Even though my purpose is not to teach specifically on this passage, I cannot help but take you to one of the places where the 'rebuilding' of the temple (tabernacle) was prophesied. One of my later teachings will tightly focus on Y'shua's statement in Mattityahu 16, that is translated in the KJV as 'on this rock I will build my church', but should read, 'according to Torah, I will rebuild the habitation of my people'. In ‘Amos 9:11 we are told that in the last days God will raise up the tabernacle of David that is fallen and will 'rebuild' Him as in the days of old. During the times of Messiah, the temple had become the permanent structure of the tabernacle. There are a few comments to make on this passage in ‘Amos. It is tempting to get real involved with the Hebrew grammar here, but for the sake of simplicity and expediency I will get to the bottom line. The most glaring aspect of this scripture in the Hebrew text is the fact that these ruins will be uveniytiyha. This word is translated as 'build' in most translations. It is structured (pun intended) from the root banah. This word is the root word from which we get the word 'son' from. Depending on the context, this word can mean either 'to build' or to 'rebuild'. (Consult any Hebrew lexicon you wish.) It's Greek equivilent is anoikodomeo, and is translated as 'to build' or 'to rebuild'. (Consult any Greek lexicon you wish.) Whether it is used in context with our verses in Yochanan chapter 2, Mattityahu 16, or our text in ‘Amos 9, the application is the same. In all three texts the context refers to the restructuring of something that has previously existed. In ‘Amos it was the tabernacle, in Yochanan it is the Messiah Himself, and in Mattityahu it is His assembly. The tabernacle is nothing new (neos (Gk.), chadash (Heb.), the Messiah is nothing new (neos, chadash), and the assembly of the God of Israel is nothing new (neos, chadash).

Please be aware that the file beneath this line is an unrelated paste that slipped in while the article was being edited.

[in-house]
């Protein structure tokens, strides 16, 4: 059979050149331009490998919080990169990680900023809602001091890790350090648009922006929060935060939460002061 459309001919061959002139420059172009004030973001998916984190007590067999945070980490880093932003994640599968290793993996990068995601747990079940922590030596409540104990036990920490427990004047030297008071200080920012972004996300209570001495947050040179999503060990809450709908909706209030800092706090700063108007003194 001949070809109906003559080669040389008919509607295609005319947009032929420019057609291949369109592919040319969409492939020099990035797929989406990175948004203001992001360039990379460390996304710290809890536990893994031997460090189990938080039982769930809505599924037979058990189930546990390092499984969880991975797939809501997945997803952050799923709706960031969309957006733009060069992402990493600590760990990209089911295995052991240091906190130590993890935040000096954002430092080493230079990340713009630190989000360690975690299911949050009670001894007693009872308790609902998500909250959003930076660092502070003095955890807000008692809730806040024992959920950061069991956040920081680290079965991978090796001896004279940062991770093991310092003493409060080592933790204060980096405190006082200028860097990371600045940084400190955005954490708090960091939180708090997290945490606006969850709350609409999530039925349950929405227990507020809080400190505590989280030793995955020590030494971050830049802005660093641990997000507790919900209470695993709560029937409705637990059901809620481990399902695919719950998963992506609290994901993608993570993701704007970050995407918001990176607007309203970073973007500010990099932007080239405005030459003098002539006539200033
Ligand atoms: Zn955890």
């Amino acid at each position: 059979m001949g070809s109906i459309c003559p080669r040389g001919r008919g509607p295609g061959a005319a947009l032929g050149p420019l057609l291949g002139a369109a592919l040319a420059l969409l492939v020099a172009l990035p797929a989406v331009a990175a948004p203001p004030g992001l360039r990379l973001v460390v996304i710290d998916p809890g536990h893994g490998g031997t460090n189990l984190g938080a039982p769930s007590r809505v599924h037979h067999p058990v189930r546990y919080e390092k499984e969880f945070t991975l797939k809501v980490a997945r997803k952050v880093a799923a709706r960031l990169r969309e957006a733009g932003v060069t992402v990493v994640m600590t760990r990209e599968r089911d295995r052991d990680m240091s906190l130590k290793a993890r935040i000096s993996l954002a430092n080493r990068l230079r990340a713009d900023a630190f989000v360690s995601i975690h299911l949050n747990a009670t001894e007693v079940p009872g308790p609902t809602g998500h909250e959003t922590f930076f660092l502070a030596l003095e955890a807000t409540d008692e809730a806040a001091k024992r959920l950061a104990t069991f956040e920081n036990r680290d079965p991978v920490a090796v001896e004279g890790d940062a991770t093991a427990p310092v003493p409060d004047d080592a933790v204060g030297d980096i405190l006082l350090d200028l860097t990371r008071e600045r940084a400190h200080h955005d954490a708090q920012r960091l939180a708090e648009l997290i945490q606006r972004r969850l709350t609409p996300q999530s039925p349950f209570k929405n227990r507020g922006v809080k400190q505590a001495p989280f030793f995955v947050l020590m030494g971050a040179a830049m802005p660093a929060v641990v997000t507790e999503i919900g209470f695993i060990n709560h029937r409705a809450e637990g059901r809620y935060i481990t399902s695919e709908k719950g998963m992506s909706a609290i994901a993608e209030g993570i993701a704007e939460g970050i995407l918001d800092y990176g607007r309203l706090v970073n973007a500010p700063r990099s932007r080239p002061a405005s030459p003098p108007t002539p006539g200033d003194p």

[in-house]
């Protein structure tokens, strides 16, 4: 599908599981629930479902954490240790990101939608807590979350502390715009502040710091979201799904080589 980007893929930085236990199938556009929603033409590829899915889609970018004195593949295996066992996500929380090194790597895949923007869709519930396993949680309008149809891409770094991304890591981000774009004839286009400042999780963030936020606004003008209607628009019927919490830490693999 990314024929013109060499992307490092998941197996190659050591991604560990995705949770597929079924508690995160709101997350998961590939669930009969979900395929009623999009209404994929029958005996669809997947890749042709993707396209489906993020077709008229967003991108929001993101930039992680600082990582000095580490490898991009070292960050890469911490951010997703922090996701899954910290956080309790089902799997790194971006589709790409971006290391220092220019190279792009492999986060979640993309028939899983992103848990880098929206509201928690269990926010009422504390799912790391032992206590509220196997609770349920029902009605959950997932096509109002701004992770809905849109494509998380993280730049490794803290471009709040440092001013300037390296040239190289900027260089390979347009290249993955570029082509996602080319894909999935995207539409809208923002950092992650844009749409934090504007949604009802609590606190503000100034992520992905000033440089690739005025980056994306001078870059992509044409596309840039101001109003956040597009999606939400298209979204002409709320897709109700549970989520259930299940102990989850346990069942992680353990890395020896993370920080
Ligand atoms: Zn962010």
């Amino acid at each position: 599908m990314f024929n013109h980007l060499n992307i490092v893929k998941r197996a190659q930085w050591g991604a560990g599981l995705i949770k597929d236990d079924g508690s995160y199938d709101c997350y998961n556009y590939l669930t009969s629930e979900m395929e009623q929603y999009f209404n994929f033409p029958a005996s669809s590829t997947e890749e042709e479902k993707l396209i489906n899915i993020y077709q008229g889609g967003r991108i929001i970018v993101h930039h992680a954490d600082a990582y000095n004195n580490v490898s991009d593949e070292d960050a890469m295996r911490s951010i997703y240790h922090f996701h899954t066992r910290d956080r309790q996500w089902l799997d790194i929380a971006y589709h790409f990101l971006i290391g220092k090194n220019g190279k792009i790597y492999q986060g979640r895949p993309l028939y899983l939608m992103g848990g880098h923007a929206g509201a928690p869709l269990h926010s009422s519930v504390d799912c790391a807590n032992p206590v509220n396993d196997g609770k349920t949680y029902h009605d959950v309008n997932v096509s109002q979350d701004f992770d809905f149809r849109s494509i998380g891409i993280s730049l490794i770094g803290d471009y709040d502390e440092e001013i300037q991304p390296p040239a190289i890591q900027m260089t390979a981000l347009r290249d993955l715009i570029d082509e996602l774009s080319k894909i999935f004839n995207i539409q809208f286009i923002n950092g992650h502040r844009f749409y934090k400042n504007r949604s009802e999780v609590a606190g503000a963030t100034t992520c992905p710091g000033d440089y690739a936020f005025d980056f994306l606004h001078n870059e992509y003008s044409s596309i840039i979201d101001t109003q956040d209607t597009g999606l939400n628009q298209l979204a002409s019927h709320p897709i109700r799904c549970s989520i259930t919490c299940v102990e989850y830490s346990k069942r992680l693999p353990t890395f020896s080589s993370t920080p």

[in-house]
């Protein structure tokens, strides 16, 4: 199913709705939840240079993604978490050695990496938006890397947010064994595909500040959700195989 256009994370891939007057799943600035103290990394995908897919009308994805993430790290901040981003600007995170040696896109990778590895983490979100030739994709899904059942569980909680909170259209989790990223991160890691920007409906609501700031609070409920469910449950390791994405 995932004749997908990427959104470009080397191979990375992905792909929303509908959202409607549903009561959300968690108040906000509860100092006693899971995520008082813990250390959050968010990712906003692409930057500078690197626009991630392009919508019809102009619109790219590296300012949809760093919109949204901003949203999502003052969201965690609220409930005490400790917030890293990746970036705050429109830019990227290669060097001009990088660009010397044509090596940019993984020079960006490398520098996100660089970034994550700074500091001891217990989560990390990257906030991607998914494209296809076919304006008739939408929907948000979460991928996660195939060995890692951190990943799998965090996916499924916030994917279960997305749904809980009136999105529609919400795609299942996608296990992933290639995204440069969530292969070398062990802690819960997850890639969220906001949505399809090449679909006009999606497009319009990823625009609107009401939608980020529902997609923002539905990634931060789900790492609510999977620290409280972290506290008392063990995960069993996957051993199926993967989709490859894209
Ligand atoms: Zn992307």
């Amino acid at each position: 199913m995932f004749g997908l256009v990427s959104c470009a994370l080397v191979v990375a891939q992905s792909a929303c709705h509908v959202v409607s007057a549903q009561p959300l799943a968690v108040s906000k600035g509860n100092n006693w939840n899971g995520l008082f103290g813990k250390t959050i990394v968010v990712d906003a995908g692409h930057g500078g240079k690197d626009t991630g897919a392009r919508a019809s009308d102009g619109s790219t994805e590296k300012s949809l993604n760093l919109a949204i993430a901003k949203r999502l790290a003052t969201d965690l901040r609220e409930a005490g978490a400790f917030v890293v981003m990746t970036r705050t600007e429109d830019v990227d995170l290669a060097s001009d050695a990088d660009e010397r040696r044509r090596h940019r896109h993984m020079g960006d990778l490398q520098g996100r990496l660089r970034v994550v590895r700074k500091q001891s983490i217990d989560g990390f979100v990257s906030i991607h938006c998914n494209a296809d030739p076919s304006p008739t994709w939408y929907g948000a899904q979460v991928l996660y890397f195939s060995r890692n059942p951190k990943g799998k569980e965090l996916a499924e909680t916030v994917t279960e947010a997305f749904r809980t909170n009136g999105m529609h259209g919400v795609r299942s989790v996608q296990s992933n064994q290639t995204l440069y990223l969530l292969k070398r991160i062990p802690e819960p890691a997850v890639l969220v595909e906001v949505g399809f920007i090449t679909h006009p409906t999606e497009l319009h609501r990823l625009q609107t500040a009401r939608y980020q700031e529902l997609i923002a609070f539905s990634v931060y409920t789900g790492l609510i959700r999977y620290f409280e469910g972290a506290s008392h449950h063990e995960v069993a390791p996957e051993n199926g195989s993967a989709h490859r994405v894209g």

This is just one example of many in which the student of scripture and truth is drawn to the inescapable conclusion that the teaching of the Holy Spirit in the Brit Chadashah is the fulfillment of prophecy previously revealed by the same Holy Spirit in the Tenakh. This is precisely why we are told by the Messiah in Yochanan 14:26 that the Ruach HaQodesh was given to bring the Word of God to our remembrance. It is because of numerous translation processes that much of what has already been previously revealed is difficult to recognize. It takes a prepared, humble heart that concedes that God is the same yesterday, today, and forever, that will find the absolute perfect harmony and symbiotic relationship between the old and new covenants. Nothing would be more pleasing than to stay with our ‘Amos context, but we must move on to our text.
"There was a man of the Pharisees, named Nicodemus, a ruler of the Yehudim: The same came to Y'shua by night, and said unto him, Rabbi, we know that thou art a teacher come from God: for no man can do these miracles that thou doest, except God be with him."